The best way to enjoy Willie Nelson’s reggae album "Countryman" is sitting on a beach, with the waves gently rolling in, a cool drink by your side and a wide brimmed hat pulled down low.
Under those conditions, Nelson’s laid-back attempt at marrying country music and reggae will work just fine, mon.
There’s not much to dislike on "Countryman", which Nelson started in 1995 but didn’t finish until recently. Nelson mined his vast repertoire of songs for nine of the 12 tracks, and chose three perfect songs to cover: reggae classics "The Harder They Come" and "Sitting in Limbo" and Johnny Cash’s "I’m a Worried Man."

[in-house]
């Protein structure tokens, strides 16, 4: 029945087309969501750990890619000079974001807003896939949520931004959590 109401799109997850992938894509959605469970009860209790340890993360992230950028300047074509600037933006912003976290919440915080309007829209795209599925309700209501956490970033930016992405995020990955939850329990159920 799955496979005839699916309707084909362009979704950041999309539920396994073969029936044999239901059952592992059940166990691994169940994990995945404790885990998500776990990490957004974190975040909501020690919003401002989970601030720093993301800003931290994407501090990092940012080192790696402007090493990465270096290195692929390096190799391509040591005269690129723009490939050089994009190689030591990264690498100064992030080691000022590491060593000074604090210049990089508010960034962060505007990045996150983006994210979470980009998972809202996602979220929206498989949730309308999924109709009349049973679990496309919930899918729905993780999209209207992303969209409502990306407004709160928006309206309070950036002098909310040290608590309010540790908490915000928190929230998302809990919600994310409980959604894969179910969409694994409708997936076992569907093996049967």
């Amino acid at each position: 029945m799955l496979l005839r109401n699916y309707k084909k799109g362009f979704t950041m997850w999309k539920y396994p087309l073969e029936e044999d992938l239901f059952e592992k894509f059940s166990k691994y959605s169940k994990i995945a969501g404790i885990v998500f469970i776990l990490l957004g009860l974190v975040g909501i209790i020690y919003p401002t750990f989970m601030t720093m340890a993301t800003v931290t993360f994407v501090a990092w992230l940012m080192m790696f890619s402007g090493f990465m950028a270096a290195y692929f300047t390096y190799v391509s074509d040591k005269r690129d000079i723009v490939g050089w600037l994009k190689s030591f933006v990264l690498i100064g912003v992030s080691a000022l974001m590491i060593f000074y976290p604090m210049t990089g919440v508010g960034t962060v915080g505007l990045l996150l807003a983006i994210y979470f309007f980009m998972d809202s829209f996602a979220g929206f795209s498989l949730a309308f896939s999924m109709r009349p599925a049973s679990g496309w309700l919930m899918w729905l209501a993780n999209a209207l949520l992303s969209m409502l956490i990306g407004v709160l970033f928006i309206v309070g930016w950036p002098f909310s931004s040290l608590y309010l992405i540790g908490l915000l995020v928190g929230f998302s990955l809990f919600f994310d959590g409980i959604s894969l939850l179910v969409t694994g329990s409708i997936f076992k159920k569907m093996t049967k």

Nelson is joined by Toots Hibbert of Toots and the Maytals on that track, which understandably results in that song having the most obvious and heavy reggae sound to it.
Mostly the reggae groove is unobtrusive and almost a little too subtle, making it hard to tell what Nelson was really after.
Is it a country album trying to be reggae, or reggae with a country twang? Really, who cares?
"Countryman" is like that cool drink on a hot summer day. It goes down smooth, but it’s easily forgotten. In Nelson’s vast repertoire, the disc is likely to be remembered as an asterisk and not a masterpiece.
by Willie Nelson